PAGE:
First off, here's a wizardly word of warning: Harry Potter and the Prisoner of Azkaban is being released on all the consoles and the PC. You'd expect all four games to be the same, but there are vast differences between the consoles' version and the PC one.
To all intents and purposes, the console version is an altogether different game. And it's a far, far superior one. If you want to spend your money in the wisest way, get Prisoner of Azkaban on PS2, Xbox or GameCube if you can.
Just as Prisoner of Azkaban the book (and possibly the film) is better than its predecessors, so is the game. For the first time you can play as Ron and Hermione as well as Harry, and this isn't (on the consoles at least) a merely cosmetic and Potterphile-pleasing endeavour.
Each of our three heroes learns different spells and has their own particular skills - Ron is especially adept at discovering secret passageways, for example, while Hermione can crawl through tight spaces. (Which is a bit odd - are Ron and Harry incapable of crawling?) You can swap between each of the characters as you please and you'll need to use their individual skills and spells to solve particular puzzles or defeat specific monsters. While in control of one character you can call on the help of the others, too, and there are a few rewarding puzzles involving placement of characters that make full use of the wizard-swapping system. Great stuff.
The game's divided into school days and as well as dealing with the story proper you'll have to attend lessons and fulfil other objectives. There are also a number of Zelda-style dungeon areas - so Zelda-style, in fact, that they nick wholesale such staples as sliding ice blocks around. They're most often used as spell-obtaining exercises and they're genuinely absorbing, even if combat with monsters is usually overlong and on the tedious side.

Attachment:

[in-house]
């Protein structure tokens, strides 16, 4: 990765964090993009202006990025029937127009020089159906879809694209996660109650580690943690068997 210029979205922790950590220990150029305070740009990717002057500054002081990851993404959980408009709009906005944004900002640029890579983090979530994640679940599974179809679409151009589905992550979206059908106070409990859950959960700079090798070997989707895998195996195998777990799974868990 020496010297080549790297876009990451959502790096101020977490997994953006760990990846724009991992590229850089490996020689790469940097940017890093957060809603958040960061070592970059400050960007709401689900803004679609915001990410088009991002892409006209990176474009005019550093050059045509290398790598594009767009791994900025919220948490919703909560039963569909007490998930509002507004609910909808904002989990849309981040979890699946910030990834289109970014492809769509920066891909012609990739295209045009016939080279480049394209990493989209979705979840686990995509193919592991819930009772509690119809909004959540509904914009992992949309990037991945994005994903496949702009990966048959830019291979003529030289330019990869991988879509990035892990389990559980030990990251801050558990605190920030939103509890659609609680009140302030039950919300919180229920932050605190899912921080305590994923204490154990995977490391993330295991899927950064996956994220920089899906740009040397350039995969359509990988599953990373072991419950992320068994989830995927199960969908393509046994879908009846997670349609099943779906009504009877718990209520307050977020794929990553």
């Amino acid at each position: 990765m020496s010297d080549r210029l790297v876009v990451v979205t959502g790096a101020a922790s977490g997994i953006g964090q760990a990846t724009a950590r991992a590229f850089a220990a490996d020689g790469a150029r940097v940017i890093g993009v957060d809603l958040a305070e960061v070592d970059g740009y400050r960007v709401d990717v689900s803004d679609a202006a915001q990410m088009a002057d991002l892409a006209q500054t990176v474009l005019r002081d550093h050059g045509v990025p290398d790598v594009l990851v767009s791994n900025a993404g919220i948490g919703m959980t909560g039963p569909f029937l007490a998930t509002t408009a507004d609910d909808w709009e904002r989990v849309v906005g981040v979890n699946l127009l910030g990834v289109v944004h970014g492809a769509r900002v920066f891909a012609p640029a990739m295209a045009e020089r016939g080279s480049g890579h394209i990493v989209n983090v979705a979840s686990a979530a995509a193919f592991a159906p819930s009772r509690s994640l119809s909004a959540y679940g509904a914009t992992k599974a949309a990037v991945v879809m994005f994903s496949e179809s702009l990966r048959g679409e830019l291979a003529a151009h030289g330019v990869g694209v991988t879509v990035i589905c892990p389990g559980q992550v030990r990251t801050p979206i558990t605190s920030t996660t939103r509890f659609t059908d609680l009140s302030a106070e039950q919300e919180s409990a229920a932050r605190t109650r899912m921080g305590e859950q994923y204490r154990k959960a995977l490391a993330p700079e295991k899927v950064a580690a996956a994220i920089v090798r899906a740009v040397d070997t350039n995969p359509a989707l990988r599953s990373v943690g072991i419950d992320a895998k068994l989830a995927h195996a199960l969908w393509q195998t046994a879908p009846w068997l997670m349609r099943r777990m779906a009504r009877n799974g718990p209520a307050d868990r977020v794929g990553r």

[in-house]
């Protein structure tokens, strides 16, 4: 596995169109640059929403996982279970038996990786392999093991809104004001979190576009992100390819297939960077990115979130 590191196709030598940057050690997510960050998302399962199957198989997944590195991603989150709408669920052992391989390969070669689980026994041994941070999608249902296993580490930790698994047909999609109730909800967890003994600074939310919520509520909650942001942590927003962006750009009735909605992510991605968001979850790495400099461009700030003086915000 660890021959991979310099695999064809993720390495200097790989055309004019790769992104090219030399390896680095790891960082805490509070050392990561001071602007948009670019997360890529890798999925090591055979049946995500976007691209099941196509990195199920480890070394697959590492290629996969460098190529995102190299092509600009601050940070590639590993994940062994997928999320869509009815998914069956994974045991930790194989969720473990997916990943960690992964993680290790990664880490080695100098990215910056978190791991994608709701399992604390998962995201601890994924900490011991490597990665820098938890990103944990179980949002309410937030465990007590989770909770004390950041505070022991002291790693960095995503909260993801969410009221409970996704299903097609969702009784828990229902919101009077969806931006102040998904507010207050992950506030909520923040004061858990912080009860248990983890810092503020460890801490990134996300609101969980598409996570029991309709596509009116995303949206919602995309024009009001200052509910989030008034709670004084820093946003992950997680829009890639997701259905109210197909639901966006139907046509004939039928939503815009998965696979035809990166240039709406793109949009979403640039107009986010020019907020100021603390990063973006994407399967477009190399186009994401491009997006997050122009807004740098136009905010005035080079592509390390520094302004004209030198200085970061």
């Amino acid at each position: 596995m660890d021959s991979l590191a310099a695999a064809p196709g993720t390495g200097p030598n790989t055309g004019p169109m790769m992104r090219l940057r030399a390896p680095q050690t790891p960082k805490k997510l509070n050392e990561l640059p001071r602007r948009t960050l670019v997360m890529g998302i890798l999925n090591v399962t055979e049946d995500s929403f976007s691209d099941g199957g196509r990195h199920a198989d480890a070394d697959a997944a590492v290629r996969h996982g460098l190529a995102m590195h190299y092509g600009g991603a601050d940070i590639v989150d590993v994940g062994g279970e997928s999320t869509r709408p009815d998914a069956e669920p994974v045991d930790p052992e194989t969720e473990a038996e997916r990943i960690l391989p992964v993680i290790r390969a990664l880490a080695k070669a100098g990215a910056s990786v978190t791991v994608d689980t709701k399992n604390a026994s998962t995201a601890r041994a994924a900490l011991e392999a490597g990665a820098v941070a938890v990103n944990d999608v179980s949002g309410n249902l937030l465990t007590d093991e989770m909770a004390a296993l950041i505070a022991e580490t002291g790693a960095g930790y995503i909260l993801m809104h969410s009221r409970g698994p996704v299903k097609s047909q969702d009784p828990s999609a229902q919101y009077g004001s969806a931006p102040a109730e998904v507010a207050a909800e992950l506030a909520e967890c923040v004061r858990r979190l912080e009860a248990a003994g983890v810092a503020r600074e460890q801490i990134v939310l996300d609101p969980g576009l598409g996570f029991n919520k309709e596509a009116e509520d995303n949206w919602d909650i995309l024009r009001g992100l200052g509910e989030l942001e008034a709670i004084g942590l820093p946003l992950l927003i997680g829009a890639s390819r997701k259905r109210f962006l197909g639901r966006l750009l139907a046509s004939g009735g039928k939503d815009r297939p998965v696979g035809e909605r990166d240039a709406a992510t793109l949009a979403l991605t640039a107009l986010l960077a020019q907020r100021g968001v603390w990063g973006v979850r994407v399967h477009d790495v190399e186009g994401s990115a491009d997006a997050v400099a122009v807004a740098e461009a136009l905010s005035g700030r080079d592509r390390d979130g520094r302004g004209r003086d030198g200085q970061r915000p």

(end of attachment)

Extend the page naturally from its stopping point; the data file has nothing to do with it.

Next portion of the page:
In fact, we were pleasantly surprised by how much fun the single-player game is - true, it's rather derivative and redolent of a hundred other third-person adventure games, but it's suffused with that Potter atmosphere and is genuinely involving. The PS2 version of the game also offers some brilliant Eyetoy minigames that have you de-gnoming the Weasleys' garden and splatting chocolate frogs, so if one version of the game really tops the bill, it's this one. If you've got an Eyetoy, of course.
With each Potter game EA get better and better at doing the subject matter proud. This isn't just a cash-in - it's a fine little game in its own right. Let's hope the inevitable Goblet of Fire is even better, eh?
Harry Potter and the Prisoner of Azkaban is out now on PS2, Xbox, Gamecube, PC and GBA